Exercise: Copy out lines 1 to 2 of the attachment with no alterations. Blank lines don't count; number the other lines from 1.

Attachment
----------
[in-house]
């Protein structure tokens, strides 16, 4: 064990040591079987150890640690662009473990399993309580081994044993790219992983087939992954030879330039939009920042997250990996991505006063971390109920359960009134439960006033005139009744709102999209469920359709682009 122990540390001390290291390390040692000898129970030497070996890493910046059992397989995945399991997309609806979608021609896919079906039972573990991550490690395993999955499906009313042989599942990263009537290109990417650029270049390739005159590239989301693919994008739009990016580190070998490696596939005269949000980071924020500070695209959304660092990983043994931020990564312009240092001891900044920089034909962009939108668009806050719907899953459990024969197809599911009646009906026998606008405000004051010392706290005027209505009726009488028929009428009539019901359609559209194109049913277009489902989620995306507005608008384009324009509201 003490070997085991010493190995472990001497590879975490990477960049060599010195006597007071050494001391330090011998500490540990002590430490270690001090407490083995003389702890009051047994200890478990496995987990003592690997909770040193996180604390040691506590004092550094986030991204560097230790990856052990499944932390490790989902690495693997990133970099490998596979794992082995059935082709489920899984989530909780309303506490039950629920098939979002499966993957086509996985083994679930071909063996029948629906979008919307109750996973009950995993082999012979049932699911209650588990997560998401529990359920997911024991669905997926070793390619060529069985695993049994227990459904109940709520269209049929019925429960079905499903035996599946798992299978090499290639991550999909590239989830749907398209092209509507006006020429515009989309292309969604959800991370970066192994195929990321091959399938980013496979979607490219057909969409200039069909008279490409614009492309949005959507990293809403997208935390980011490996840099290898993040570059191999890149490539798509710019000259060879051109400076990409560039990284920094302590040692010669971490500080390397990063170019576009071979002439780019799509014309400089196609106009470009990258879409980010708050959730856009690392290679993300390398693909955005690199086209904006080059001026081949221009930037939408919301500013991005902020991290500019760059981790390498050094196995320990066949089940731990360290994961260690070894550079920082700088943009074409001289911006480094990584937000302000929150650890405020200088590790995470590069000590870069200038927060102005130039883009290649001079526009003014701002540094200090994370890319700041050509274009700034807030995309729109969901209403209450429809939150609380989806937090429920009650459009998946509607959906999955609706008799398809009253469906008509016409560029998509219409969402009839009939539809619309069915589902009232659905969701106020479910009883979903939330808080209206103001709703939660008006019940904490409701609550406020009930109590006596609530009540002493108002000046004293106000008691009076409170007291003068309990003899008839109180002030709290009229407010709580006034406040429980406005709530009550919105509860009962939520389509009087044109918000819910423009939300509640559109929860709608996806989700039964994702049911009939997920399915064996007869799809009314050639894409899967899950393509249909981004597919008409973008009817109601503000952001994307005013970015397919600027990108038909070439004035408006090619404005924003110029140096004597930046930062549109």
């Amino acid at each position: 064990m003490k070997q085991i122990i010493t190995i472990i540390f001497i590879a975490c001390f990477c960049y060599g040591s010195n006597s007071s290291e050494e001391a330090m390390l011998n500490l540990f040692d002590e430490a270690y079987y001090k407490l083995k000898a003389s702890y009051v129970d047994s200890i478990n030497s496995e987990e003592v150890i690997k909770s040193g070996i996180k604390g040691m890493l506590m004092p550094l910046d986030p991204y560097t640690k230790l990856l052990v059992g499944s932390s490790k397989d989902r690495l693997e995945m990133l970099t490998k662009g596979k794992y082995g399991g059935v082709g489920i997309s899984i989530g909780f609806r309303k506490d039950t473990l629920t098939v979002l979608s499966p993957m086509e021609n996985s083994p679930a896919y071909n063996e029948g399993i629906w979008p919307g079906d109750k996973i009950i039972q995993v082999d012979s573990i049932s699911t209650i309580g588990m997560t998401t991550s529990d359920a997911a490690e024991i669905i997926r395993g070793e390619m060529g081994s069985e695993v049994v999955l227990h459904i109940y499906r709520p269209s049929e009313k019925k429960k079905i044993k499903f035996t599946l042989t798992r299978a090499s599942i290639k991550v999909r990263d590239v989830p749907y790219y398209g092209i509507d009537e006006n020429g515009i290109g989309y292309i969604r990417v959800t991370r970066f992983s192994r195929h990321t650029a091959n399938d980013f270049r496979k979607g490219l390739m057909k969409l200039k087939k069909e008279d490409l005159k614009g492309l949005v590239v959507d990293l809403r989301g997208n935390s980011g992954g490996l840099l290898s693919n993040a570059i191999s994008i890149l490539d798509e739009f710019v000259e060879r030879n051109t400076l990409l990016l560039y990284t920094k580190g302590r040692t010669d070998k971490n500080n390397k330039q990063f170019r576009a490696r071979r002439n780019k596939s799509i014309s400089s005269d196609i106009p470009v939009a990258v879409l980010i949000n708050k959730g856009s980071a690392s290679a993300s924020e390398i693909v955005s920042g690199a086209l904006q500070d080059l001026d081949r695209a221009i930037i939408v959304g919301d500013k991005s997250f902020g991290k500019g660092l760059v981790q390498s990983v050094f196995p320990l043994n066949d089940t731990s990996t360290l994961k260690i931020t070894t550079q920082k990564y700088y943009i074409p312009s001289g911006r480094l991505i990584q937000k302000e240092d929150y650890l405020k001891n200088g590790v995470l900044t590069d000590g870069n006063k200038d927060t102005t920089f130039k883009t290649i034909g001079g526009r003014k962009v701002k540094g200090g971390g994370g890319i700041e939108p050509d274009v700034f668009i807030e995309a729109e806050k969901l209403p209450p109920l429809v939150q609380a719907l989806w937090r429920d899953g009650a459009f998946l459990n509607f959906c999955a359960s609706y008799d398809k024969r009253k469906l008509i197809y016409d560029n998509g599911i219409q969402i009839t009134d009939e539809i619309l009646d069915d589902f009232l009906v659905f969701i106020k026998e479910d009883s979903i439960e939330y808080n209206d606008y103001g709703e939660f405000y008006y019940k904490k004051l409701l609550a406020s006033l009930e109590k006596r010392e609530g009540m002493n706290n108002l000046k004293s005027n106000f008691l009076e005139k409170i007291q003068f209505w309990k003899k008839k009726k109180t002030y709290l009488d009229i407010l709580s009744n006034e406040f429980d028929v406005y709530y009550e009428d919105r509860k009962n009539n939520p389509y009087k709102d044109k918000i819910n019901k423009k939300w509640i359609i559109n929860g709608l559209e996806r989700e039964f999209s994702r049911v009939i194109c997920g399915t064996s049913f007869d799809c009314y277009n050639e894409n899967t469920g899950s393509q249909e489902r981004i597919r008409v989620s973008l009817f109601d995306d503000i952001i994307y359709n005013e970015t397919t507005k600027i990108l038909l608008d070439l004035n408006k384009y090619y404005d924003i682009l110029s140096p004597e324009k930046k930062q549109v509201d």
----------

[in-house]
């Protein structure tokens, strides 16, 4: 064990040591079987150890640690662009473990399993309580081994044993790219992983087939992954030879330039939009920042997250990996991505006063971390109920359960009134439960006033005139009744709102999209469920359709682009 122990540390001390290291390390040692000898129970030497070996890493910046059992397989995945399991997309609806979608021609896919079906039972573990991550490690395993999955499906009313042989599942990263009537290109990417650029270049390739005159590239989301693919994008739009990016580190070998490696596939005269949000980071924020500070695209959304660092990983043994931020990564312009240092001891900044920089034909962009939108668009806050719907899953459990024969197809599911009646009906026998606008405000004051010392706290005027209505009726009488028929009428009539019901359609559209194109049913277009489902989620995306507005608008384009324009509201 003490070997085991010493190995472990001497590879975490990477960049060599010195006597007071050494001391330090011998500490540990002590430490270690001090407490083995003389702890009051047994200890478990496995987990003592690997909770040193996180604390040691506590004092550094986030991204560097230790990856052990499944932390490790989902690495693997990133970099490998596979794992082995059935082709489920899984989530909780309303506490039950629920098939979002499966993957086509996985083994679930071909063996029948629906979008919307109750996973009950995993082999012979049932699911209650588990997560998401529990359920997911024991669905997926070793390619060529069985695993049994227990459904109940709520269209049929019925429960079905499903035996599946798992299978090499290639991550999909590239989830749907398209092209509507006006020429515009989309292309969604959800991370970066192994195929990321091959399938980013496979979607490219057909969409200039069909008279490409614009492309949005959507990293809403997208935390980011490996840099290898993040570059191999890149490539798509710019000259060879051109400076990409560039990284920094302590040692010669971490500080390397990063170019576009071979002439780019799509014309400089196609106009470009990258879409980010708050959730856009690392290679993300390398693909955005690199086209904006080059001026081949221009930037939408919301500013991005902020991290500019760059981790390498050094196995320990066949089940731990360290994961260690070894550079920082700088943009074409001289911006480094990584937000302000929150650890405020200088590790995470590069000590870069200038927060102005130039883009290649001079526009003014701002540094200090994370890319700041050509274009700034807030995309729109969901209403209450429809939150609380989806937090429920009650459009998946509607959906999955609706008799398809009253469906008509016409560029998509219409969402009839009939539809619309069915589902009232659905969701106020479910009883979903939330808080209206103001709703939660008006019940904490409701609550406020009930109590006596609530009540002493108002000046004293106000008691009076409170007291003068309990003899008839109180002030709290009229407010709580006034406040429980406005709530009550919105509860009962939520389509009087044109918000819910423009939300509640559109929860709608996806989700039964994702049911009939997920399915064996007869799809009314050639894409899967899950393509249909981004597919008409973008009817109601503000952001994307005013970015397919600027990108038909070439004035408006090619404005924003110029140096004597930046930062549109």